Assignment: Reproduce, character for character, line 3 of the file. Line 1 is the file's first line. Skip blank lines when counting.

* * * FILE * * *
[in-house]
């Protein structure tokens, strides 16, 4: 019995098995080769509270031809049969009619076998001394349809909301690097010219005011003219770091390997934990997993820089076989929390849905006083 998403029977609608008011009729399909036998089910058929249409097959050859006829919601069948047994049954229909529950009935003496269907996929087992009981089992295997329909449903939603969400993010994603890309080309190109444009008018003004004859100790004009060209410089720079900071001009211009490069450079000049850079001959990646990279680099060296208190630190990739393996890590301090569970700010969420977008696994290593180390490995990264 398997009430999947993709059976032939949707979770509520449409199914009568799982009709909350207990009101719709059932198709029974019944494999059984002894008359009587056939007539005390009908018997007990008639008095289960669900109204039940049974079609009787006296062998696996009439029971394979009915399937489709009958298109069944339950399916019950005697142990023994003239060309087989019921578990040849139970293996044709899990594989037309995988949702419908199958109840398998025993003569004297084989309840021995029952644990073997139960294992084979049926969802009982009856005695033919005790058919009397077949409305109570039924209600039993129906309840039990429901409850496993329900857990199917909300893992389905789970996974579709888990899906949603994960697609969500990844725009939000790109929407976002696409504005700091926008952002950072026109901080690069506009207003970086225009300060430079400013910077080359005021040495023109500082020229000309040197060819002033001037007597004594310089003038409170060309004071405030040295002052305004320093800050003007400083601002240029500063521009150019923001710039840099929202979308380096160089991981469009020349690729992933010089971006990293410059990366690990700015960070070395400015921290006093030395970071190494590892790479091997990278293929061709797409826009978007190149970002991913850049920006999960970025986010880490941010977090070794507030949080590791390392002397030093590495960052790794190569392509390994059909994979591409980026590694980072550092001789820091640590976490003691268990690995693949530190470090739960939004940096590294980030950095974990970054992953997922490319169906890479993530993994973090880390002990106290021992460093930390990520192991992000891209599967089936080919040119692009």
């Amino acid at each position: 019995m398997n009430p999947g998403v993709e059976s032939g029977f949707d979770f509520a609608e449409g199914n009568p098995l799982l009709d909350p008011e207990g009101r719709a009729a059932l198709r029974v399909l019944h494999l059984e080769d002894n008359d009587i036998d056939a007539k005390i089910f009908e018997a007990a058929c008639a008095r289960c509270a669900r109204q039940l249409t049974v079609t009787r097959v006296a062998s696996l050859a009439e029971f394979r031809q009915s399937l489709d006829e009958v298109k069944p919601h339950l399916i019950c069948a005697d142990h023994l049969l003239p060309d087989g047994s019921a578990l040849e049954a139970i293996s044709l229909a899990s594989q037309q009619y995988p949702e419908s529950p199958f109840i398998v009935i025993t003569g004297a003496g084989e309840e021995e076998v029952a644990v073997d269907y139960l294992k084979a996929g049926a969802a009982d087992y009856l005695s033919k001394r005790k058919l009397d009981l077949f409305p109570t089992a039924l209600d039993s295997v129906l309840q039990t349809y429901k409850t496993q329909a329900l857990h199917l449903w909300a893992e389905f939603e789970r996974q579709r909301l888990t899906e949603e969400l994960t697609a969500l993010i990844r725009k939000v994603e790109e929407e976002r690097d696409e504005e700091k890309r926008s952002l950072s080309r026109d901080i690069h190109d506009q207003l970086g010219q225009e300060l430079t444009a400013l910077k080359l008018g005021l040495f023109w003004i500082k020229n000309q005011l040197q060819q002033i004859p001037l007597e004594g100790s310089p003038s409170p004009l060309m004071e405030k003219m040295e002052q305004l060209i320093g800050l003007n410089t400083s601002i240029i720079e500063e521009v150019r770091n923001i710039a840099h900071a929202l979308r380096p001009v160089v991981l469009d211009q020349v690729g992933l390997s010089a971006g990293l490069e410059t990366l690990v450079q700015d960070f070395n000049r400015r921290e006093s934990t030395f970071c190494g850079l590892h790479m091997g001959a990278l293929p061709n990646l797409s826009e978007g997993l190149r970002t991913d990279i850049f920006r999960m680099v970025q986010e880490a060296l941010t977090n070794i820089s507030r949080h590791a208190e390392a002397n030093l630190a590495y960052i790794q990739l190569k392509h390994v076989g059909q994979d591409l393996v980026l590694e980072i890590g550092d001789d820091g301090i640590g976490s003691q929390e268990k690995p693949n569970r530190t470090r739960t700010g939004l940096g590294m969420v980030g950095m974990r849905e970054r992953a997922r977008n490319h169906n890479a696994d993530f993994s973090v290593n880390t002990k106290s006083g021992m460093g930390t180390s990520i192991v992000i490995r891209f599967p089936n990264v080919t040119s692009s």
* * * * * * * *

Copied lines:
């Amino acid at each position: 019995m398997n009430p999947g998403v993709e059976s032939g029977f949707d979770f509520a609608e449409g199914n009568p098995l799982l009709d909350p008011e207990g009101r719709a009729a059932l198709r029974v399909l019944h494999l059984e080769d002894n008359d009587i036998d056939a007539k005390i089910f009908e018997a007990a058929c008639a008095r289960c509270a669900r109204q039940l249409t049974v079609t009787r097959v006296a062998s696996l050859a009439e029971f394979r031809q009915s399937l489709d006829e009958v298109k069944p919601h339950l399916i019950c069948a005697d142990h023994l049969l003239p060309d087989g047994s019921a578990l040849e049954a139970i293996s044709l229909a899990s594989q037309q009619y995988p949702e419908s529950p199958f109840i398998v009935i025993t003569g004297a003496g084989e309840e021995e076998v029952a644990v073997d269907y139960l294992k084979a996929g049926a969802a009982d087992y009856l005695s033919k001394r005790k058919l009397d009981l077949f409305p109570t089992a039924l209600d039993s295997v129906l309840q039990t349809y429901k409850t496993q329909a329900l857990h199917l449903w909300a893992e389905f939603e789970r996974q579709r909301l888990t899906e949603e969400l994960t697609a969500l993010i990844r725009k939000v994603e790109e929407e976002r690097d696409e504005e700091k890309r926008s952002l950072s080309r026109d901080i690069h190109d506009q207003l970086g010219q225009e300060l430079t444009a400013l910077k080359l008018g005021l040495f023109w003004i500082k020229n000309q005011l040197q060819q002033i004859p001037l007597e004594g100790s310089p003038s409170p004009l060309m004071e405030k003219m040295e002052q305004l060209i320093g800050l003007n410089t400083s601002i240029i720079e500063e521009v150019r770091n923001i710039a840099h900071a929202l979308r380096p001009v160089v991981l469009d211009q020349v690729g992933l390997s010089a971006g990293l490069e410059t990366l690990v450079q700015d960070f070395n000049r400015r921290e006093s934990t030395f970071c190494g850079l590892h790479m091997g001959a990278l293929p061709n990646l797409s826009e978007g997993l190149r970002t991913d990279i850049f920006r999960m680099v970025q986010e880490a060296l941010t977090n070794i820089s507030r949080h590791a208190e390392a002397n030093l630190a590495y960052i790794q990739l190569k392509h390994v076989g059909q994979d591409l393996v980026l590694e980072i890590g550092d001789d820091g301090i640590g976490s003691q929390e268990k690995p693949n569970r530190t470090r739960t700010g939004l940096g590294m969420v980030g950095m974990r849905e970054r992953a997922r977008n490319h169906n890479a696994d993530f993994s973090v290593n880390t002990k106290s006083g021992m460093g930390t180390s990520i192991v992000i490995r891209f599967p089936n990264v080919t040119s692009s």